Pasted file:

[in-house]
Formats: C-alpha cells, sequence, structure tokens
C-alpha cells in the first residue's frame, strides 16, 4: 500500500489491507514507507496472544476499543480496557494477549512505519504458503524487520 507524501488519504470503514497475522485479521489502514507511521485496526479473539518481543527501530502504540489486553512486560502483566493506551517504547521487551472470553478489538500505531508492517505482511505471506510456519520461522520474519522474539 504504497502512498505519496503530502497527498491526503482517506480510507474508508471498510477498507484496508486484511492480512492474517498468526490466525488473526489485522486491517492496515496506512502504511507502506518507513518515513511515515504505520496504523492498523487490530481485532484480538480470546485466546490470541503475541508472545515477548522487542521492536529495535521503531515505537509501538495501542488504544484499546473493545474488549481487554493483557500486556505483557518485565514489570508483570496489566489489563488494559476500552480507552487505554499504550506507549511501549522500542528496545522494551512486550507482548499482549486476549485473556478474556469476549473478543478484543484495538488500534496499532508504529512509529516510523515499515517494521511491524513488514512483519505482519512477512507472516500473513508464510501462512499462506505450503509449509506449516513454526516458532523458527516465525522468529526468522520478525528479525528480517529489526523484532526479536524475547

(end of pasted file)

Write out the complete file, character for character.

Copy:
[in-house]
Formats: C-alpha cells, sequence, structure tokens
C-alpha cells in the first residue's frame, strides 16, 4: 500500500489491507514507507496472544476499543480496557494477549512505519504458503524487520 507524501488519504470503514497475522485479521489502514507511521485496526479473539518481543527501530502504540489486553512486560502483566493506551517504547521487551472470553478489538500505531508492517505482511505471506510456519520461522520474519522474539 504504497502512498505519496503530502497527498491526503482517506480510507474508508471498510477498507484496508486484511492480512492474517498468526490466525488473526489485522486491517492496515496506512502504511507502506518507513518515513511515515504505520496504523492498523487490530481485532484480538480470546485466546490470541503475541508472545515477548522487542521492536529495535521503531515505537509501538495501542488504544484499546473493545474488549481487554493483557500486556505483557518485565514489570508483570496489566489489563488494559476500552480507552487505554499504550506507549511501549522500542528496545522494551512486550507482548499482549486476549485473556478474556469476549473478543478484543484495538488500534496499532508504529512509529516510523515499515517494521511491524513488514512483519505482519512477512507472516500473513508464510501462512499462506505450503509449509506449516513454526516458532523458527516465525522468529526468522520478525528479525528480517529489526523484532526479536524475547